Despite those numbers, the FTC says the registry is doing an effective job fighting unwanted sales calls.

"It's absolutely working," Lois Greisman, associate director of the agency's marketing practices division, said in an interview with The Associated Press. But, she said, "the proliferation of robocalls creates a challenge for us."

Greisman said prerecorded messages weren't used as a major marketing tool in 2003, when the registry began. "In part because of technology and in part because of greater competitiveness in the marketplace, they have become the marketing vehicle of choice for fraudsters," she said.

For people trying to scam people out of their money, it's an attractive option. Robocalls are hard to trace and cheap to make.

With an autodialer, millions of calls can be blasted out in a matter of hours, bombarding people in a struggling economy with promises of debt assistance and cheap loans. Even if a consumer does not have a phone number on the do-not-call list, robocalls are illegal. A 2009 rule specifically banned this type of phone sales pitch unless a consumer has given written permission to a company to call.

Political robocalls and automated calls from charities, or informational robocalls, such as an airline calling about a flight delay, are exempt from the ban. But those exemptions are being abused, too, with consumers complaining of getting calls that begin as a legitimate call, say from a charity or survey, but then eventually switch to an illegal telemarketing sales pitch.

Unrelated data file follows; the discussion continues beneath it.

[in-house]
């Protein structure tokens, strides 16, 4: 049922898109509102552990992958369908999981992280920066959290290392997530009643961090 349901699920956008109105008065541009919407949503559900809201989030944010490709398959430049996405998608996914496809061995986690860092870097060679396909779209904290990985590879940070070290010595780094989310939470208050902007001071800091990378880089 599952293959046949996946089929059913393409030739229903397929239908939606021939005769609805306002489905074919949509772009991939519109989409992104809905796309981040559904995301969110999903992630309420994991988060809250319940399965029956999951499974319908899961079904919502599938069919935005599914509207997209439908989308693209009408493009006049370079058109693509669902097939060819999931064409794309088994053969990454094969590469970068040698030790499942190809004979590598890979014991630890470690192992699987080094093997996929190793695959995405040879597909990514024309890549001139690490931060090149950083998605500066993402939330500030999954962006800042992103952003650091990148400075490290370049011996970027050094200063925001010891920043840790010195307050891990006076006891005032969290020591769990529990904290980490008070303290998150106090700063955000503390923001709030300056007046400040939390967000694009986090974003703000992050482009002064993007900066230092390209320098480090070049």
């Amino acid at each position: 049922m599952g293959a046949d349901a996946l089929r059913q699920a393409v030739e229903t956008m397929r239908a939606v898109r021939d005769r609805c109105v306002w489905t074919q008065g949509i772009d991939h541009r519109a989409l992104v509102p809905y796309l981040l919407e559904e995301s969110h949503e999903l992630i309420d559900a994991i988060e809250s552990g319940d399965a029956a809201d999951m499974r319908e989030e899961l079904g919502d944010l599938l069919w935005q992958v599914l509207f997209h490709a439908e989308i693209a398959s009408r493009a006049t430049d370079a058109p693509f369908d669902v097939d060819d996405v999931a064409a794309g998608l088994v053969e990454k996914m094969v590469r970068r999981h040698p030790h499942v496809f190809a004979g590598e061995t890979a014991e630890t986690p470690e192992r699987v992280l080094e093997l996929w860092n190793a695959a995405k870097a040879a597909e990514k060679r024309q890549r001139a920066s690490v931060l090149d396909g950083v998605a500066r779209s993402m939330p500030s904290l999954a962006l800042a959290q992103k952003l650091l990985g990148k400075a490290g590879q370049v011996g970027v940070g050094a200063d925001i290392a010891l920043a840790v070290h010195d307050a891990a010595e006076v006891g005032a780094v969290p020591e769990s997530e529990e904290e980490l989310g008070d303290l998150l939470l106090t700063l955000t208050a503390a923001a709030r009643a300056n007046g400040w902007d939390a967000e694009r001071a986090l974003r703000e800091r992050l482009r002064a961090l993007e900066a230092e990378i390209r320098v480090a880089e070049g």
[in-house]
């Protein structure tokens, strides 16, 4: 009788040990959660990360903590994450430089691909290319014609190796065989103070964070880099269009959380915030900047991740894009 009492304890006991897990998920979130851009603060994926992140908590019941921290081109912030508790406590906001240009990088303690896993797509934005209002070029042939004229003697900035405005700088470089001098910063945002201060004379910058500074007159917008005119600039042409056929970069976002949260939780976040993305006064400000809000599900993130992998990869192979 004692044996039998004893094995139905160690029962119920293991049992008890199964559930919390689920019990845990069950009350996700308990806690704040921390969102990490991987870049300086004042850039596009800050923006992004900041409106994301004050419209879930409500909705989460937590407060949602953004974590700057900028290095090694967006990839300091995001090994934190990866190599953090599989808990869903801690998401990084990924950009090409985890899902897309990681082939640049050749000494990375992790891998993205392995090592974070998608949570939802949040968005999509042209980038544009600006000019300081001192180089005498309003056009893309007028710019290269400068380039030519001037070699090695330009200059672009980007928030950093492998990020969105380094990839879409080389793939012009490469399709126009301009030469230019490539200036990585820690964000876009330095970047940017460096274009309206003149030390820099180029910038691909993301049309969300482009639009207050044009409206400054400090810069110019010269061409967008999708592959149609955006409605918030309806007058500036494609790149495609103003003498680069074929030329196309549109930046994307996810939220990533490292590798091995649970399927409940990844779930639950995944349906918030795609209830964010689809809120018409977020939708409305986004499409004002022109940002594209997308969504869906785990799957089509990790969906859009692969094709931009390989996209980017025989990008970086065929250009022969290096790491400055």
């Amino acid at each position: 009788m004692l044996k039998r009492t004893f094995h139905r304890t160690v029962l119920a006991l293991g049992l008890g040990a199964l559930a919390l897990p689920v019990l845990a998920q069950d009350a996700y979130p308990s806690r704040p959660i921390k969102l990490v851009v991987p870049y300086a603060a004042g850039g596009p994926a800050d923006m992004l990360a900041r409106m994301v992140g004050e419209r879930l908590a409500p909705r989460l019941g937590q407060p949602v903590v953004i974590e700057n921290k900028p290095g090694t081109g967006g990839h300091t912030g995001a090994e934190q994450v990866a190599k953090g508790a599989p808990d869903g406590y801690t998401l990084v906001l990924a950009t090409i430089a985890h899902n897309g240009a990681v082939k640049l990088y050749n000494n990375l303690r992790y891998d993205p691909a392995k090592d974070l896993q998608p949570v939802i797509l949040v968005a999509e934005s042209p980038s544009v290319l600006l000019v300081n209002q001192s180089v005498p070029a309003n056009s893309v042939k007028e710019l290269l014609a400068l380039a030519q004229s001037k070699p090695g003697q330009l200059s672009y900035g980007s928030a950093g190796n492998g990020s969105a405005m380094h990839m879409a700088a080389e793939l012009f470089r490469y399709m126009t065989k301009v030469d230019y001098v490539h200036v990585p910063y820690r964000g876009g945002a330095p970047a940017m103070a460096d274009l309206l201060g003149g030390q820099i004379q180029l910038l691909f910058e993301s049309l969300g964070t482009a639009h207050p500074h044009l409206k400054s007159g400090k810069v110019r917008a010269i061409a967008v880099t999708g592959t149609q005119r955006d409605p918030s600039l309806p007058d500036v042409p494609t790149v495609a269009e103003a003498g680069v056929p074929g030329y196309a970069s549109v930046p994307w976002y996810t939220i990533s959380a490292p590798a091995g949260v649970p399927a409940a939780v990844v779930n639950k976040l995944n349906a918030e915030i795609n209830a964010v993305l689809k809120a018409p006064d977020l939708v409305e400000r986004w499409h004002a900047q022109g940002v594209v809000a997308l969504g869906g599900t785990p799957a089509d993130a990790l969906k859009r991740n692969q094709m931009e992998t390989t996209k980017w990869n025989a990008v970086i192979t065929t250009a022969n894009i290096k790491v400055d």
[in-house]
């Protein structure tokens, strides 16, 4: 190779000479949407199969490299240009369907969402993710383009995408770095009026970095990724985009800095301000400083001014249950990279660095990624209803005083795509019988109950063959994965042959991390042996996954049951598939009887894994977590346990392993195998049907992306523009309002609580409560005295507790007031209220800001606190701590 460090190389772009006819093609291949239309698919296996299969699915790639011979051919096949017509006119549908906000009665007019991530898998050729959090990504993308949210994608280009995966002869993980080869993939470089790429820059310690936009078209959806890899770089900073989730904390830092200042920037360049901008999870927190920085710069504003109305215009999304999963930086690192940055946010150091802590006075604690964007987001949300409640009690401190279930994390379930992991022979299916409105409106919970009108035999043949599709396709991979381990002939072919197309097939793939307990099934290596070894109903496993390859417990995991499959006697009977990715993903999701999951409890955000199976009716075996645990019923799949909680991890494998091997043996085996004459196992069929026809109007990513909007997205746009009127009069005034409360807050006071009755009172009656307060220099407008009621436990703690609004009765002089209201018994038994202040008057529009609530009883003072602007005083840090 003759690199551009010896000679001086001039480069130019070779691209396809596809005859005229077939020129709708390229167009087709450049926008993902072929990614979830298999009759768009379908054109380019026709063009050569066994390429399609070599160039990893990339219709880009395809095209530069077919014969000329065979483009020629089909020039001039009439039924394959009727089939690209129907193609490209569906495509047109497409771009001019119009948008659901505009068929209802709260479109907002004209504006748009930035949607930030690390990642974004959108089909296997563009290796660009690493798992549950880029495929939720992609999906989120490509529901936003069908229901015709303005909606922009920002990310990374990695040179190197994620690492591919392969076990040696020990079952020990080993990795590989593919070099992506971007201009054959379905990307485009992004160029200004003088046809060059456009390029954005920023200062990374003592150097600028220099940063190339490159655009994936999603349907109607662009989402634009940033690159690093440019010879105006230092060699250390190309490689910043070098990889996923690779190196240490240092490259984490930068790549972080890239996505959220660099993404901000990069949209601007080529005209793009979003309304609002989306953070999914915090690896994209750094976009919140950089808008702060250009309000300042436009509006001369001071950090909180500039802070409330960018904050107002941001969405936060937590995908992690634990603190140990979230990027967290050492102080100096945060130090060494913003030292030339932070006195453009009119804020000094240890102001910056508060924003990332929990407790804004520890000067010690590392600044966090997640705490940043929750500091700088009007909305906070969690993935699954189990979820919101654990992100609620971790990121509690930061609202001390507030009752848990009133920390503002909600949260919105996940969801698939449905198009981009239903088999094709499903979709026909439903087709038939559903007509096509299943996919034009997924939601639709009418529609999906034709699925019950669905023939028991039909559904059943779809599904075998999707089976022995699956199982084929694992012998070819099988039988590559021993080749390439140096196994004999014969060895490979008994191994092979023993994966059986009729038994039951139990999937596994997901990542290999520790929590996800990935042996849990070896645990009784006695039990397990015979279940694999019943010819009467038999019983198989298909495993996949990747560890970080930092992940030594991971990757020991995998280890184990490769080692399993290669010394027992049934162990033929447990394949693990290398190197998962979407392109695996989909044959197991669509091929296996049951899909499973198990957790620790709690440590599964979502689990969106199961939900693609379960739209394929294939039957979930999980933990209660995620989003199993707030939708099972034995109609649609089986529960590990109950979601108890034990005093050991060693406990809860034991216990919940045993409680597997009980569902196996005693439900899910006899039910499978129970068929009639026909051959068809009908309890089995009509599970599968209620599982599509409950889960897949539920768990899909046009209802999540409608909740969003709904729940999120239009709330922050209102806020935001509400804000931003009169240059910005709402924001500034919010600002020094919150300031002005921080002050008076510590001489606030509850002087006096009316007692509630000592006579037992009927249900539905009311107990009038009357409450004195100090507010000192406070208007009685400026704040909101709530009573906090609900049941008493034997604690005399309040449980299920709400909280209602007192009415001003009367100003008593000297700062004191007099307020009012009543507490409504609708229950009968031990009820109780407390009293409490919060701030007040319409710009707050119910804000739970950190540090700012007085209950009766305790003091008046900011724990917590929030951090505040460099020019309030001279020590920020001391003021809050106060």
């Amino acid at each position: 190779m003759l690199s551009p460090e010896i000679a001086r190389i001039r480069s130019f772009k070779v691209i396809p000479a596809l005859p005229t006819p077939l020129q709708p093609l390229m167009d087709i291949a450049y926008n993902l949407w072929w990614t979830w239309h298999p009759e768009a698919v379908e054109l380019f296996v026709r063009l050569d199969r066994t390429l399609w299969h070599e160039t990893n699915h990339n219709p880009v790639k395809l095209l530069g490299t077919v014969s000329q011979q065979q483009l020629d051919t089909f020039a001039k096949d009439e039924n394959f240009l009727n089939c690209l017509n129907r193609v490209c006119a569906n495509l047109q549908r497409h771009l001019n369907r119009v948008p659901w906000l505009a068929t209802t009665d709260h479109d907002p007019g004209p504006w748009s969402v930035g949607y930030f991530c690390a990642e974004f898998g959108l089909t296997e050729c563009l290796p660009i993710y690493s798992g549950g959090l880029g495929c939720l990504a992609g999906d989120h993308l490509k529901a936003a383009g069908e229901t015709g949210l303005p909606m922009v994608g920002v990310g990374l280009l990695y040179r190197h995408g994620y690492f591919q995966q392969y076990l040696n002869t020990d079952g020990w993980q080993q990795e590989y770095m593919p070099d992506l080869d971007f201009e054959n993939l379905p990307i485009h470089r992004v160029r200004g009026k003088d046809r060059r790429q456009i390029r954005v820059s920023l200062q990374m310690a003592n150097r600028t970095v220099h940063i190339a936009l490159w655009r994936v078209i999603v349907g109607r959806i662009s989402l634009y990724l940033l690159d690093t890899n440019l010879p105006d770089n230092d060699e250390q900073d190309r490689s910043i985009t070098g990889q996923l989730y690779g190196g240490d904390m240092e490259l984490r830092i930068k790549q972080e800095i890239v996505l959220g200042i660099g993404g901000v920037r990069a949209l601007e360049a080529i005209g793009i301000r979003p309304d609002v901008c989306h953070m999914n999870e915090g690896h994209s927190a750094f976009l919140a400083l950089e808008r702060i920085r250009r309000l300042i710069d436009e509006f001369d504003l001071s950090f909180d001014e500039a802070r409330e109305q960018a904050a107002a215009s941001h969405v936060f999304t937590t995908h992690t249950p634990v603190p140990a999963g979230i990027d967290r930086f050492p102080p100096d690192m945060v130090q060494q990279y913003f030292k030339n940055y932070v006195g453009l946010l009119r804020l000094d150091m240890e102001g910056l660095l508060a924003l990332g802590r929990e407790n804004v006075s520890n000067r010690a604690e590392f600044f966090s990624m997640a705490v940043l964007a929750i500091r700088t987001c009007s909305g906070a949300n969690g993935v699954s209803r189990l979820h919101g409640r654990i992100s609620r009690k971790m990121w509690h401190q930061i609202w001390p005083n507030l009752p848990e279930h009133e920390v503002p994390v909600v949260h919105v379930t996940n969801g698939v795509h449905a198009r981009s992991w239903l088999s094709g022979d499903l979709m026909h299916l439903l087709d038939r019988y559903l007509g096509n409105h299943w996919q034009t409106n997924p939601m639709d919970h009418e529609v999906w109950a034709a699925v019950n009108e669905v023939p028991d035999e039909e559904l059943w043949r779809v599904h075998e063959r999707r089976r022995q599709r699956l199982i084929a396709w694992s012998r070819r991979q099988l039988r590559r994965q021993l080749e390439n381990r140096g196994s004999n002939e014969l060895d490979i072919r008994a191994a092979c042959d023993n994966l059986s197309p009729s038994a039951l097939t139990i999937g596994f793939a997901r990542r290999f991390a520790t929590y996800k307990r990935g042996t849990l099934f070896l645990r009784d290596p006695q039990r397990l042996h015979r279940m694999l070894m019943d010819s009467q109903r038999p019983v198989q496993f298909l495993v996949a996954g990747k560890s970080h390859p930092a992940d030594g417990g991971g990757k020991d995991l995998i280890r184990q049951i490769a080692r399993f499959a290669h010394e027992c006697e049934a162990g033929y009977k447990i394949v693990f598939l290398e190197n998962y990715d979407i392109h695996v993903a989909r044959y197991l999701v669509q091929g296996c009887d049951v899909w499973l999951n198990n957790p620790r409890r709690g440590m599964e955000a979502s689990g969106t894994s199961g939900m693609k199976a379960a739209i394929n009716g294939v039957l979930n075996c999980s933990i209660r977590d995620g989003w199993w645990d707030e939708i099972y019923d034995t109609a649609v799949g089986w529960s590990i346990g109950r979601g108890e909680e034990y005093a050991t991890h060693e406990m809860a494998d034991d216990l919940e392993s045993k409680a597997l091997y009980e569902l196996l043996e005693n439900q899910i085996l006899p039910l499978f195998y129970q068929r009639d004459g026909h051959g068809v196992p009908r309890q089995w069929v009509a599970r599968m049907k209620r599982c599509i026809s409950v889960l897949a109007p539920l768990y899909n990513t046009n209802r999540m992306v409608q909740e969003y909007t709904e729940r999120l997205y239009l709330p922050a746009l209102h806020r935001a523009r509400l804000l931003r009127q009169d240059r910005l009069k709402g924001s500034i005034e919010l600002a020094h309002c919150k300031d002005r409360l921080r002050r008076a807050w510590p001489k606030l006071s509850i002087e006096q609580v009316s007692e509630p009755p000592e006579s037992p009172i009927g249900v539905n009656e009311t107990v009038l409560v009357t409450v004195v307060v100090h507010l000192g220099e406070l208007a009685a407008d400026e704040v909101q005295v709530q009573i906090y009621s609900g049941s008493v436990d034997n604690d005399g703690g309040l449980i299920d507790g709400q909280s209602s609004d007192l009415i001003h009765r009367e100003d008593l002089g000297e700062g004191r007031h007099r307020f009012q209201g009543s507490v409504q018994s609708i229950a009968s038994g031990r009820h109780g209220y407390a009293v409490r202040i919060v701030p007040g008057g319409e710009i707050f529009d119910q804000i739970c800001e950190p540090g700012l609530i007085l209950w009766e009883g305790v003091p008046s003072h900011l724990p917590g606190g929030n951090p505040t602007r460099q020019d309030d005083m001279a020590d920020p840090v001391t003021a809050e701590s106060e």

Robocalls can be highly annoying to consumers because they're hard to stop. Fraudsters use caller-ID spoofing so that when a person tries to call back the robocaller, they get a disconnected number or something other than the source of the original call.

The best thing people can do when they get an illegal robocall is to hang up. Do not press "1'' to speak to a live operator to get off the call list. If you do, the FTC says, it will probably just lead to more robocalls. The caller will know you're there and willing to answer, and may continue to call.

The FTC says people can also contact their phone providers to ask them to block the number. But be sure to ask whether they charge for that. Telemarketers change caller-ID information often, so it might not be worth paying a fee to block a number that will soon change.

The industry says most legitimate telemarketers don't utilize robocalls to generate sales.